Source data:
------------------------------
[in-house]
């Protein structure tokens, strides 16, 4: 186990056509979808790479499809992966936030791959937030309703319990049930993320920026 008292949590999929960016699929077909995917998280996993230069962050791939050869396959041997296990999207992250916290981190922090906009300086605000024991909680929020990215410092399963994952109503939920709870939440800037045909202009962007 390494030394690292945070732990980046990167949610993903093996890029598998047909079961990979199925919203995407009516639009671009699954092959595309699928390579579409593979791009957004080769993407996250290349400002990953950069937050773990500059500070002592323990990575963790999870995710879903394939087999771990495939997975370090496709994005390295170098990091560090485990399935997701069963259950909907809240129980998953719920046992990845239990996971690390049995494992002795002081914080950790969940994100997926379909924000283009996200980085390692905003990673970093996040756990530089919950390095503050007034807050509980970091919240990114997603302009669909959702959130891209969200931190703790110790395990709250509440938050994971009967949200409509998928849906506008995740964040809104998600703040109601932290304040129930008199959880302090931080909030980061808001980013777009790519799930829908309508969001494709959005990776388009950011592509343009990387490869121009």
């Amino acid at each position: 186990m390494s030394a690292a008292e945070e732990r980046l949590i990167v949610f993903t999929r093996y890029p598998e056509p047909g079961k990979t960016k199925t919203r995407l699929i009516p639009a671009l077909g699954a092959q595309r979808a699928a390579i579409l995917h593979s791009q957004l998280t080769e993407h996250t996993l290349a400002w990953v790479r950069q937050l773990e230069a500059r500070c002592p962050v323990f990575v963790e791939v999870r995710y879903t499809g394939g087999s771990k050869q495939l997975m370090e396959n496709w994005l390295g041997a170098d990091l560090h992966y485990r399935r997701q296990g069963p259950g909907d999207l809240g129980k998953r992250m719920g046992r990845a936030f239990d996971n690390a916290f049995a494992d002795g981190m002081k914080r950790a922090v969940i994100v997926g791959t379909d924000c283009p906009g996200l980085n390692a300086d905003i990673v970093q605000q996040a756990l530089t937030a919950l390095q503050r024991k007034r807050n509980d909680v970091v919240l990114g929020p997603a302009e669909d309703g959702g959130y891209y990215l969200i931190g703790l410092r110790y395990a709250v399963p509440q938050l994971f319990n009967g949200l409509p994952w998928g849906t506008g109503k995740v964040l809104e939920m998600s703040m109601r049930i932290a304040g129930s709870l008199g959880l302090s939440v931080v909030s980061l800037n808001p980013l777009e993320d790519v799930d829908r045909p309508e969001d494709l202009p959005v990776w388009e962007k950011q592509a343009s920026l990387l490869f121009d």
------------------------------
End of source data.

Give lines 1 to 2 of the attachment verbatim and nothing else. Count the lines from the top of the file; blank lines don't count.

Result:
[in-house]
């Protein structure tokens, strides 16, 4: 186990056509979808790479499809992966936030791959937030309703319990049930993320920026 008292949590999929960016699929077909995917998280996993230069962050791939050869396959041997296990999207992250916290981190922090906009300086605000024991909680929020990215410092399963994952109503939920709870939440800037045909202009962007 390494030394690292945070732990980046990167949610993903093996890029598998047909079961990979199925919203995407009516639009671009699954092959595309699928390579579409593979791009957004080769993407996250290349400002990953950069937050773990500059500070002592323990990575963790999870995710879903394939087999771990495939997975370090496709994005390295170098990091560090485990399935997701069963259950909907809240129980998953719920046992990845239990996971690390049995494992002795002081914080950790969940994100997926379909924000283009996200980085390692905003990673970093996040756990530089919950390095503050007034807050509980970091919240990114997603302009669909959702959130891209969200931190703790110790395990709250509440938050994971009967949200409509998928849906506008995740964040809104998600703040109601932290304040129930008199959880302090931080909030980061808001980013777009790519799930829908309508969001494709959005990776388009950011592509343009990387490869121009």